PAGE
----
Crossings and Dwellings

Restored Jesuits, Women Religious, American Experience, 1814-2014

Loyola University Museum of Art, July 19-October 19, 2014

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Late 19th-century Scientific Instrument
This late 19th-century scientific instrument — from the “Physical Cabinet”at St. Ignatius College — was designed to show that charge accumulates with the greatest density in areas where the radius of the conductor’s curvature is smallest:  small spheres hold lots of charge relative to their surface area, and large spheres hold very little charge per area. (Yes, that’s counter-intuitive!)  One can adjust all of the spheres such that they are touching, connect them to a static generator and raise them to the same voltage, and then separate them and measure the charge density and see that the smallest sphere contains the most charge per area.  (There were little wands made for doing this — ours are missing.)
This means that the electric field is greatest at the pointy ends of irregular conductors. This is part of the reason why your fingertips spark when you touch a doorknob in winter — big news in the late 18th and early 19th centuries.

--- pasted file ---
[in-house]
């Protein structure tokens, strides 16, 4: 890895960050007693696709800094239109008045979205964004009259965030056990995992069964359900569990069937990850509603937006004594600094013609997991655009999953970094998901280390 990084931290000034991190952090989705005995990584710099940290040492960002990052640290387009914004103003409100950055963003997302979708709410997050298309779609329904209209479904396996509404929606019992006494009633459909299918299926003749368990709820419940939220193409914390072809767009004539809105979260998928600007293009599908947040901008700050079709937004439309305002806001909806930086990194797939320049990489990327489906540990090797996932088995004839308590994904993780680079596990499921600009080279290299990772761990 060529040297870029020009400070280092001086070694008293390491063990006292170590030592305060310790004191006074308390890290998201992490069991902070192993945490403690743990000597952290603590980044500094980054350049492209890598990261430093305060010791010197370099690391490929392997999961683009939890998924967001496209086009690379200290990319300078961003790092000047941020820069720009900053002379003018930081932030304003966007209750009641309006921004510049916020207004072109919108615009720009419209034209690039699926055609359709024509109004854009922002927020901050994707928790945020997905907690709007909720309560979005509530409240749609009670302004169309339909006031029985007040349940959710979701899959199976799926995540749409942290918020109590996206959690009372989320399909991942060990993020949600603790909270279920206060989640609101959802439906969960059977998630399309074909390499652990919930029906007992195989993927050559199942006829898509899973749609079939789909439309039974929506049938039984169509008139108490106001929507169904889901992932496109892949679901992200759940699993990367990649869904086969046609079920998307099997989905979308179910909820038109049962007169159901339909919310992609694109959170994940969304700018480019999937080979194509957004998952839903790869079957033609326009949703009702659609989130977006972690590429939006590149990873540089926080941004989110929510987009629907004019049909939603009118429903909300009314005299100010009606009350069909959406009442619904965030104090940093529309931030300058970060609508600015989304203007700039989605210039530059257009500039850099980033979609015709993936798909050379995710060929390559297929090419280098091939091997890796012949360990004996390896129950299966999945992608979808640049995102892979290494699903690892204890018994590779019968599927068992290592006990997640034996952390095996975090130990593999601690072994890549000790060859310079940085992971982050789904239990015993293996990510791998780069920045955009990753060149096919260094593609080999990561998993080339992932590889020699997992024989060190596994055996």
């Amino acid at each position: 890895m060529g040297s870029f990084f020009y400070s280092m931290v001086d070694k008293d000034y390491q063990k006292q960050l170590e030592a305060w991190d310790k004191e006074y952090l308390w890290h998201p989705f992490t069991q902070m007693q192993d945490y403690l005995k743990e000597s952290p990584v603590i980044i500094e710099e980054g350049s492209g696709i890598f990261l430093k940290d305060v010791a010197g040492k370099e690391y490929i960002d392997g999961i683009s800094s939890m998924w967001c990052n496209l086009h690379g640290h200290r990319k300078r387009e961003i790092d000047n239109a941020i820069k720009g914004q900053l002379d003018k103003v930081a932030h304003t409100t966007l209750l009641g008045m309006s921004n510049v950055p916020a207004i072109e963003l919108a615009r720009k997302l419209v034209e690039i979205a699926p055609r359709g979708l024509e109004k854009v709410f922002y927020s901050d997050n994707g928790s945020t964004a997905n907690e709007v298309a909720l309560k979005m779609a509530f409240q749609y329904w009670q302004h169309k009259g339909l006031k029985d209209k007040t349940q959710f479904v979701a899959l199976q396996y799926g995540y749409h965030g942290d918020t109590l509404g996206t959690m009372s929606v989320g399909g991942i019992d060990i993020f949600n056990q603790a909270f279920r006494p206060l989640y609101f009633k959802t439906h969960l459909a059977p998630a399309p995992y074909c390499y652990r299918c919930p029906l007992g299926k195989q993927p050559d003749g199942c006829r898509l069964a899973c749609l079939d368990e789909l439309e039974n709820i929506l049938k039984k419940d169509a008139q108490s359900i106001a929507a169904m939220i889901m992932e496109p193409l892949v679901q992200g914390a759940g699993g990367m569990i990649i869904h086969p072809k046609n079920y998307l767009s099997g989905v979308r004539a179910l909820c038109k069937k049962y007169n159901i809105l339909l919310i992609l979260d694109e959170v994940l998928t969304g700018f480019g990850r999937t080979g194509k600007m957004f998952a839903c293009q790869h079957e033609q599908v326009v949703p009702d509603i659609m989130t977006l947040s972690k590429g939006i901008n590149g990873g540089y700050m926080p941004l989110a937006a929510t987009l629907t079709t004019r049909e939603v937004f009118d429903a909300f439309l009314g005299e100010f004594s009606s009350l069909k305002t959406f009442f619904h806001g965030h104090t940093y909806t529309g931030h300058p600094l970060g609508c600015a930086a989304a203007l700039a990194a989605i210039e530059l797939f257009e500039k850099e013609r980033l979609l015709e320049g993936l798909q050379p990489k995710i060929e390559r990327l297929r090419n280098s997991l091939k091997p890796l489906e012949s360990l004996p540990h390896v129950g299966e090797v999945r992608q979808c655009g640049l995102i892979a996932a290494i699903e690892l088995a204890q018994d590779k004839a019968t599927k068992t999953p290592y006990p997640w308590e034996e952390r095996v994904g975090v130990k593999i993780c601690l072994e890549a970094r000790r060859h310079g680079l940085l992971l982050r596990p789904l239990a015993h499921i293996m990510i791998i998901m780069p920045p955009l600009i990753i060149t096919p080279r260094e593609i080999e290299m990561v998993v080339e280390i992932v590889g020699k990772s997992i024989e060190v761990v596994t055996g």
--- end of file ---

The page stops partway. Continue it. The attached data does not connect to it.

The exhibition is grateful to scholars who helped solve the mysterious identity of this instrument: Juliet Burba and Adrian Fischer at the Bakken Museum, Minneapolis; and Jamie Day at the The Monroe Moosnick Medical and Science Museum (Transylvania University, Kentucky).

Late 19th-century Scientific Instrument

This late 19th-century scientific instrument — from the “Physical Cabinet”at St. Ignatius College — was designed to show that charge accumulates with the greatest density in areas where the radius of the conductor’s curvature is smallest:  small spheres hold lots of charge relative to their surface area, and large spheres hold very little charge per area. (Yes, that’s counter-intuitive!)  One can adjust all of the spheres such that they are touching, connect them to a static generator and raise them to the same voltage, and then separate them and measure the charge density and see that the smallest sphere contains the most charge per area.  (There were little wands made for doing this — ours are missing.)

This means that the electric field is greatest at the pointy ends of irregular conductors. This is part of the reason why your fingertips spark when you touch a doorknob in winter — big news in the late 18th and early 19th centuries.

The exhibition is grateful to scholars who helped solve the mysterious identity of this instrument: Juliet Burba and Adrian Fischer at the Bakken Museum, Minneapolis; and Jamie Day at the The Monroe Moosnick Medical and Science Museum (Transylvania University, Kentucky).

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